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Positive Cat Parenting™

by Rolan Tripp, DVM and Susan Tripp, MS

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Feline Stages of Development and Maturity


For your education...

Feline Adolescence - 17 weeks to 1 year [1]
  • Eating solid food. Change to adult cat food at 6 - 8 months of age. Provide food puzzle and food toys.

  • Sexual maturity - if not altered

  • Social play lessons. Continue interactive play sessions with play directed to toys not to human feet or fingers.

  • Seeks social status by challenging cats in the household. May subordinate to larger adult cats.

  • Spraying may occur - less likely if altered or if only cat. Provide tall posts and praise cheek marking. Upgrade to larger litter box - scooped 2x daily.

  • May get lost. If allowed outdoors may wander off, going farther and for longer periods of time. Provide a break-away cat collar with an ID tag as cat may not find the way home.


Feline
Young Adult - 1 to 6 years [1]

  • Weight gain - Provide food puzzle and food toys. Provide interactive play to burn calories. Do not overfeed by providing only food your cat likes the best.

  • Social maturity at 2 - 3 years. Personality strongly affected by genetics and early experiences.

  • Social play decreases - may play more if living with a cat that is socially compatible. Continue interactive play with food treats to reward "catching the prey" toys. Vary the games every few minutes to different prey-type toys and movements.

  • Litter box evaluation. If cat is spraying or not using the litter box every time, read library topics on feline litter box training and inappropriate elimination. Scoop 2x daily at a minimum and add a box with a sand-based odor free litter.

  • Cat resources - Replace scratching posts and cat beds. Rotate toys. Add vertical space with cat tree type climbers and high resting areas. Hide treats in cat play areas, kennels and beds.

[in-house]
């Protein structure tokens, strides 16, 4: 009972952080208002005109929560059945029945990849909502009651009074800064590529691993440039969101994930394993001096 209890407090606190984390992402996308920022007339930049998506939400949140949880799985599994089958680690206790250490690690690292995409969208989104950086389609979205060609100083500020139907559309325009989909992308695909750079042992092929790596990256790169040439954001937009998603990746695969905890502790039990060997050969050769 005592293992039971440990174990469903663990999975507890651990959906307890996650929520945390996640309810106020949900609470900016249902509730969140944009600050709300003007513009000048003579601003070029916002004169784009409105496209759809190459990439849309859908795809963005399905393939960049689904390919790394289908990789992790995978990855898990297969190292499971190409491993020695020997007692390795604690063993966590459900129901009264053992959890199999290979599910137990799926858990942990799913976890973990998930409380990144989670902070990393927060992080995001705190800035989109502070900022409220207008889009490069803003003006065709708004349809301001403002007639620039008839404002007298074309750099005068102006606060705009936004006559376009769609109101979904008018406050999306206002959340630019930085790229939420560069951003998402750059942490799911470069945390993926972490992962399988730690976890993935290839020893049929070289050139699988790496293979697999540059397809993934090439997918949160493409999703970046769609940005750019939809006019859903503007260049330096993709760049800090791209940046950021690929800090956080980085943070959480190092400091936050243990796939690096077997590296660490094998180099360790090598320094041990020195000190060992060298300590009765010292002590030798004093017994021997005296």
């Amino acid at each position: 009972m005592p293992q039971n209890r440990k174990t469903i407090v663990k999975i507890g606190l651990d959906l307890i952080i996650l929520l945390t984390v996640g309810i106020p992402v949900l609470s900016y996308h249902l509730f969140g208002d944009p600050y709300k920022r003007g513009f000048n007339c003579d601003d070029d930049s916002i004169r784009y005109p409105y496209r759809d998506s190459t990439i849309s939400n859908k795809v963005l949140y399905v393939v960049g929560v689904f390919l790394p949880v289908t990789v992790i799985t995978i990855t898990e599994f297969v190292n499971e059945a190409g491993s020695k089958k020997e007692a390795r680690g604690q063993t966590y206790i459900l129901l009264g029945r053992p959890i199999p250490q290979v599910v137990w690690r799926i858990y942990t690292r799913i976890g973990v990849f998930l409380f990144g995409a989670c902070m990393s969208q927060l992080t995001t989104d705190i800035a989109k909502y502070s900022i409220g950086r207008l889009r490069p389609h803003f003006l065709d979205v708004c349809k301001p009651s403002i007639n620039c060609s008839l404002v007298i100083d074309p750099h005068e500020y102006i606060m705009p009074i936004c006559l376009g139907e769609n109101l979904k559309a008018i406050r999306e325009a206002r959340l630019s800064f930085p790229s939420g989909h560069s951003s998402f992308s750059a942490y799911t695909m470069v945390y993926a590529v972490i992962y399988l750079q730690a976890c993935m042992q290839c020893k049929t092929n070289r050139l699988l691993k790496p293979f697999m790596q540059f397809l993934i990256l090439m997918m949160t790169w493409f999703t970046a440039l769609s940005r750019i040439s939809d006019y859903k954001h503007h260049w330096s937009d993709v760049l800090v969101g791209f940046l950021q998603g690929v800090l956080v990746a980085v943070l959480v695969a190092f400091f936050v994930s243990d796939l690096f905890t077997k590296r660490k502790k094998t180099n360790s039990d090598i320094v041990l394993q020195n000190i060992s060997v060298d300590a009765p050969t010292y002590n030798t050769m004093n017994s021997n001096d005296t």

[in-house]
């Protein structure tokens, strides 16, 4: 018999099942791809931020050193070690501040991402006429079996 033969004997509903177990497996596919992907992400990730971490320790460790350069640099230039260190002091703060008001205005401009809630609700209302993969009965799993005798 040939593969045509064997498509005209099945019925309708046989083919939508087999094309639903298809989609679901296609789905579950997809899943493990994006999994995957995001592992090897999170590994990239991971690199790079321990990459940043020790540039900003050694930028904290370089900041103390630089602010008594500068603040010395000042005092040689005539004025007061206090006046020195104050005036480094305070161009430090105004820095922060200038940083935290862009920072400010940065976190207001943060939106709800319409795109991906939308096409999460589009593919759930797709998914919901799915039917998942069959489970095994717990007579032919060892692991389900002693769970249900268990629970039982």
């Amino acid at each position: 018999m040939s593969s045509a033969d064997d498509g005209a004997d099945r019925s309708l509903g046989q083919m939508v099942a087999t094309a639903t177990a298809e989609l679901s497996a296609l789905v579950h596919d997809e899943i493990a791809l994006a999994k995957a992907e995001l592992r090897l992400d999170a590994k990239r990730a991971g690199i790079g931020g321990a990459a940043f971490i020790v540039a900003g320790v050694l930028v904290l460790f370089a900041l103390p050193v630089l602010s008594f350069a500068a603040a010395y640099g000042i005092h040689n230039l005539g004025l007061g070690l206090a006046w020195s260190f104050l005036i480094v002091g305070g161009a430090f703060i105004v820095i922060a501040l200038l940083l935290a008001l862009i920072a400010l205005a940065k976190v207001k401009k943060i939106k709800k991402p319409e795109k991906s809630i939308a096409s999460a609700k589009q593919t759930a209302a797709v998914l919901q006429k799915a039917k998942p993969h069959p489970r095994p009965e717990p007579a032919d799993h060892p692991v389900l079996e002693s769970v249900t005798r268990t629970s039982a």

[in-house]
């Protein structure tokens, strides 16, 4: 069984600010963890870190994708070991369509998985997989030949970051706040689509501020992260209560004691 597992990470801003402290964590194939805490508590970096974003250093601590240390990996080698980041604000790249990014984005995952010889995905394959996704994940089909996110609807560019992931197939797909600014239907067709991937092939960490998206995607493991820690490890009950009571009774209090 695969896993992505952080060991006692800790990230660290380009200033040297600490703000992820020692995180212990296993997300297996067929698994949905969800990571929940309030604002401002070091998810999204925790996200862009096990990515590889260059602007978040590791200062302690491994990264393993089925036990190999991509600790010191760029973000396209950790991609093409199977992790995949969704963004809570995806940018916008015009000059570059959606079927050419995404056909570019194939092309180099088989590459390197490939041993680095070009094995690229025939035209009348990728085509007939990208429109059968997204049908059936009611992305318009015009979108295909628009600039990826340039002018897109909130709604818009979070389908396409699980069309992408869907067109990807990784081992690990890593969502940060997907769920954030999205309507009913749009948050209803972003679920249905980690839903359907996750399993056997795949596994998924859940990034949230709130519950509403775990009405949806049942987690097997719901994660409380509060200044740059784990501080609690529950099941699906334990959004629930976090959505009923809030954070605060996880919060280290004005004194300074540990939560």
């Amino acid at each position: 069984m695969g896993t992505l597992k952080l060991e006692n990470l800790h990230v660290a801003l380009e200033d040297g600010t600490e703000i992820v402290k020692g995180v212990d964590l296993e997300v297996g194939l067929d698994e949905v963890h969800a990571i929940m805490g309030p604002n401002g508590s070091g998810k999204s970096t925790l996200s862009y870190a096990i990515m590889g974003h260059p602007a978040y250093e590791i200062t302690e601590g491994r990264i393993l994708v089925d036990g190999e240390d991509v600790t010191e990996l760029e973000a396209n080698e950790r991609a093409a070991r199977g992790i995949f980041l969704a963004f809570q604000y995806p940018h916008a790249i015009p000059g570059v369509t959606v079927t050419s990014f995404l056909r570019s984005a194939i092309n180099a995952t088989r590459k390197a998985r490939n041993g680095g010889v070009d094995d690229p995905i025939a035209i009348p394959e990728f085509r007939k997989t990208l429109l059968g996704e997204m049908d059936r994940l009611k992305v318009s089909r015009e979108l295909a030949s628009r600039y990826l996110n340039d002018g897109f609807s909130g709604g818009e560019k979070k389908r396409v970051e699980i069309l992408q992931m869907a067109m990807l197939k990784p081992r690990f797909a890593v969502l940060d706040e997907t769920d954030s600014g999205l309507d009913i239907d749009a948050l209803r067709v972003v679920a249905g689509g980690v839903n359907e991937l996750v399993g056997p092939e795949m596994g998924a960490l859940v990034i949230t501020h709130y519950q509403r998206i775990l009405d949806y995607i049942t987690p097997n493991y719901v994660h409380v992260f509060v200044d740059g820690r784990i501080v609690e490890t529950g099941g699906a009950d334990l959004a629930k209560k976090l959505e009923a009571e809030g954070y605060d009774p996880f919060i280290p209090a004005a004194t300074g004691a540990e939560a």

• Optimal health - consider well-pet exams annually or twice a year to provide a positive visit to the veterinary practice and rule out non-symptomatic discomfort.

Feline Older Adult - 7 years and older [1]

  • Appetite changes - Provide food puzzle and food toys. Do not overfeed by providing only food your cat likes the best. Monitor weight, food and water intake. Take cat to the veterinarian if increased thirst, weight gain or loss.

  • Social play decreases - may play more if living with a cat that is socially compatible. Continue interactive play with food treats to reward "catching the prey" toys. Vary the games every few minutes to different prey-type toys and movements.

  • Increased Vocalization - may occur if your cat if feeling some discomfort or other stress. Take cat to the veterinarian for a comprehensive exam and diagnostic testing

  • Litter box use. If cat is spraying or not using the litter box every time, read library topics on feline litter box training and inappropriate elimination. Scoop 2x daily at a minimum and add a box with a sand-based odor free litter. Take cat to the veterinarian to evaluate cognitive disfunction due to aging.

  • Cat resources - Provide your cat lots of comfy beds, tall scratching posts, horizontal cardboard scratching areas, and protect against weather that is too hot or too cold.

  • Behavior changes are often the first sign of a physical problem. Aging cats may require special diets and medication prescribed by a veterinarian to lengthen life and quality of life.

[1] American Association of Feline Practitioners (AAFP) Feline Behavior Guidelines 2004

 

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